Iwate Zoo grapples with backlash over animal euthanasia program


A zoo in Iwate Prefecture has drawn a strong response from the public – mostly critics – after it took the rare step of announcing in March that it had euthanized 15 rabbits last December that were struggling to recover from a contagious disease.

Zoomo, in the town of Morioka, introduced a “mercy killing” policy last spring to alleviate the suffering of sick animals, its director Tsunenori Tsujimoto publicizing and urging people to think about both life and on the death of the animals to which they come. visit.

According to the zoo, several rabbits of a domestic species started showing symptoms of pasteurellosis, a chronic nasal inflammation that causes sneezing and nose drops, around May 2019. Although the disease does not cause death, it does. very contagious, which makes it difficult to contain once it has spread through a population.

The zoo made various attempts to treat and control the disease, including administering antibiotics and establishing a quarantine, but continued to see outbreaks over the next few months. Ultimately, all 15 rabbits ended up sick after the fourth outbreak last November.

Zoomo has 350 animals of around 70 species, including black bears and Japanese pumas. There were concerns that the disease could spread to other animals, and even to visitors’ pet rabbits, as humans can be carriers.

The zoo considered isolating the rabbits individually, but determined there was not enough space to keep them sanitary and healthy.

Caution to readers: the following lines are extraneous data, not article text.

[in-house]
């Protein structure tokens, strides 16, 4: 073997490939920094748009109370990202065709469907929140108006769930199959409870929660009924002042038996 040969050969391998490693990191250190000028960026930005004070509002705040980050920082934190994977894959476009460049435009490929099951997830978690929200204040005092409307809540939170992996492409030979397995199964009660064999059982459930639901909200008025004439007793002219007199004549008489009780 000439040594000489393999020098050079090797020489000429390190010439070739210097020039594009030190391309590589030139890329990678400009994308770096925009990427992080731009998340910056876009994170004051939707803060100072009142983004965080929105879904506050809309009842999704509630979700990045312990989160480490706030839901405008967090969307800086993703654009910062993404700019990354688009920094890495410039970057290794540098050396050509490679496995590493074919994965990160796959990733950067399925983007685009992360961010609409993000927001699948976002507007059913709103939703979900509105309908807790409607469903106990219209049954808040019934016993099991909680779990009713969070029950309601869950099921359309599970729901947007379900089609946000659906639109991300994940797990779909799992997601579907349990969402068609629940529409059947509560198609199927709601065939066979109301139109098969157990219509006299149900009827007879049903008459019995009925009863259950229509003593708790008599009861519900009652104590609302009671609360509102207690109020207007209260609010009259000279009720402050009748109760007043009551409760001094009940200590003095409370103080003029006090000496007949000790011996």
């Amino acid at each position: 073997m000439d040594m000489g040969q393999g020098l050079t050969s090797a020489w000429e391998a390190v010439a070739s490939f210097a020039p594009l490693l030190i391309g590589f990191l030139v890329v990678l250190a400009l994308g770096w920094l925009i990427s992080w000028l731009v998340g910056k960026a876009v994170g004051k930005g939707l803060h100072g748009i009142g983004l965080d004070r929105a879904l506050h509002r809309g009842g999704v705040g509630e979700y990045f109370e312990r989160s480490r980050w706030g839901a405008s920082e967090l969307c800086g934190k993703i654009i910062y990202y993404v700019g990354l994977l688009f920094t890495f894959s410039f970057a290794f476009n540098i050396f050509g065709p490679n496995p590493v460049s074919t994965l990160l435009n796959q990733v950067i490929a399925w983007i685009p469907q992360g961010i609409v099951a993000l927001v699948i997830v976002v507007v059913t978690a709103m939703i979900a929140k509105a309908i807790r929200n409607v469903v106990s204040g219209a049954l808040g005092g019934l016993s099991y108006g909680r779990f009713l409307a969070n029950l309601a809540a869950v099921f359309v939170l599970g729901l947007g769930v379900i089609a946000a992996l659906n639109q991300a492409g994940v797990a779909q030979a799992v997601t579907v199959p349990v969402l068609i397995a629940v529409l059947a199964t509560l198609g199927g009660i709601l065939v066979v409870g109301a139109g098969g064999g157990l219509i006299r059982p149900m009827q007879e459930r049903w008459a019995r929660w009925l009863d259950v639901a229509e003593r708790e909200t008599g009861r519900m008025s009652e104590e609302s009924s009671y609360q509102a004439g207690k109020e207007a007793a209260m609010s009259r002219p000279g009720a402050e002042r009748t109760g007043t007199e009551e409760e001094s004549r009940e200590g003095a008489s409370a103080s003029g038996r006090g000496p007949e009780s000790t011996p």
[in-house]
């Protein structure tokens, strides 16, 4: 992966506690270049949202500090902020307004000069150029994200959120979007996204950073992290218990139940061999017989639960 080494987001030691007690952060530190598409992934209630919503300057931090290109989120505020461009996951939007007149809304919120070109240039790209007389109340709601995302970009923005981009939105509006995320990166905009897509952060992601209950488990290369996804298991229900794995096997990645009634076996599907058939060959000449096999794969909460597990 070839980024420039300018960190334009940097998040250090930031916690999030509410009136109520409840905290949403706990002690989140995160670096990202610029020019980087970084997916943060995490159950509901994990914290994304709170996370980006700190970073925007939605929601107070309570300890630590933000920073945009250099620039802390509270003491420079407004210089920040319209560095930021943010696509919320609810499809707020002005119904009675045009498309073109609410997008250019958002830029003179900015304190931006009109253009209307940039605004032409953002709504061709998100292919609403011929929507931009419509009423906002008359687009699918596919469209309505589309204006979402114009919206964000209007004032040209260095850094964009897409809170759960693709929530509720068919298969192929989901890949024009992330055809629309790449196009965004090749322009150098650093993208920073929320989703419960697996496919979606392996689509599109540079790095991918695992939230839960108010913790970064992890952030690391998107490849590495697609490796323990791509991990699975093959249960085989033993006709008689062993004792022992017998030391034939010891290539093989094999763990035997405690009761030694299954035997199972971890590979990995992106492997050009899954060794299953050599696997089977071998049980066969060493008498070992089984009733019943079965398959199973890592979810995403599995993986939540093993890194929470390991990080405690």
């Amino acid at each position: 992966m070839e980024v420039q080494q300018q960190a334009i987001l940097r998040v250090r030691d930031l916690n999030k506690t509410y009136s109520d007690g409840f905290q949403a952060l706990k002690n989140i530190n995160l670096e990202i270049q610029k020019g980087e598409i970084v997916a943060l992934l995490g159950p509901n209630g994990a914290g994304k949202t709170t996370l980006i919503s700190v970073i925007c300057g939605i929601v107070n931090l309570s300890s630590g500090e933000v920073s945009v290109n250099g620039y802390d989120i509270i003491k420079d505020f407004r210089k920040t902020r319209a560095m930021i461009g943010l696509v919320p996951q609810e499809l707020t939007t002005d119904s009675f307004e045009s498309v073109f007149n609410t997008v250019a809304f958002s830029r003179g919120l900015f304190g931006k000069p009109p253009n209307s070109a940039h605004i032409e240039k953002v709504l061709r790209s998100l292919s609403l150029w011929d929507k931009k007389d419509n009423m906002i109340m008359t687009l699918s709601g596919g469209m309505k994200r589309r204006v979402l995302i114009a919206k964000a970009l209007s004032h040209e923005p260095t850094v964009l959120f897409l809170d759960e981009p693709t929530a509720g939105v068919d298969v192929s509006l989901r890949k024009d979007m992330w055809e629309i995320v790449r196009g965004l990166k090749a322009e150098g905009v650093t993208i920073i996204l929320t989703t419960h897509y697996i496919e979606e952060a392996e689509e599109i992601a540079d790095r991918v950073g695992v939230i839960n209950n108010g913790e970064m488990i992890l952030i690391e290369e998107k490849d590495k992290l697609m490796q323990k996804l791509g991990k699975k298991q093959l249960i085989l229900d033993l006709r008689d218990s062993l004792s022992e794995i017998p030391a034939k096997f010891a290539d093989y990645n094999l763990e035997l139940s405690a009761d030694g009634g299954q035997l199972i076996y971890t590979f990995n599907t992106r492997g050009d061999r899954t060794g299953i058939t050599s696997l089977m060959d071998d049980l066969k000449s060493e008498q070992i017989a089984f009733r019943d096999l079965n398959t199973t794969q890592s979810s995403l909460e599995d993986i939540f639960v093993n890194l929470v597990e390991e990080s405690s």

After multiple conversations between zoo staff, it was determined that the rabbits met the criteria for euthanasia as they were unlikely to make a full recovery even with treatment and their quality of life would remain poor. The rabbits would be distressed and in pain as their condition progressed.

In December, the 15 rabbits, including those who were not seriously ill, were anesthetized and then medically euthanized.

The zoo’s online announcement on March 23 about the action drew some 200 public comments in a week via emails, tweets and calls.

Most objected to the move, wondering how much the zoo valued the lives of animals. Others showed more understanding, acknowledging how difficult the decision was.

In the face of public backlash, the zoo continued to seek understanding, further describing its decision in a statement posted on its website. He also responded individually to criticism from angry callers.

Animal euthanasia remains a controversial issue in Japan. The Japanese public is more critical of animal euthanasia than Europeans, according to the Japan Association of Zoos and Aquariums.

Although other pet stores practice euthanasia, Zoomo has been open about the practice, making announcements not only on joyous occasions such as animal births, but also when animals die, the zoo said.

“The ultimate mission and responsibility of those who care for animals is to get people to think about the later stages of an animal’s life,” Tsujimoto said.

The zoo took the new seamless approach after discussions among staff as they prepared to renovate the facility in time for a spring 2023 relaunch.

A zoo in Asahikawa, Hokkaido, agreed with Zoomo’s open philosophy.

The Asahikawa Zoo has published mourning announcements since 2004 for every animal death, including those that have been euthanized. He said he didn’t want to show just what visitors want to see but hopefully get them to think about animal life as a whole.

Commenting on the reviews Zoomo received, Asahikawa Zoo Director Gen Bando said people should not only consider the pain caused by the disease, but also the stress caused by the treatment.

Euthanasia may be appropriate when considering the degree of negative effects on the animals’ quality of life, he said.

“Zoos themselves are created by humans and as such it’s important that everyone thinks seriously about how animals reach the end of their lives,” Bando said.

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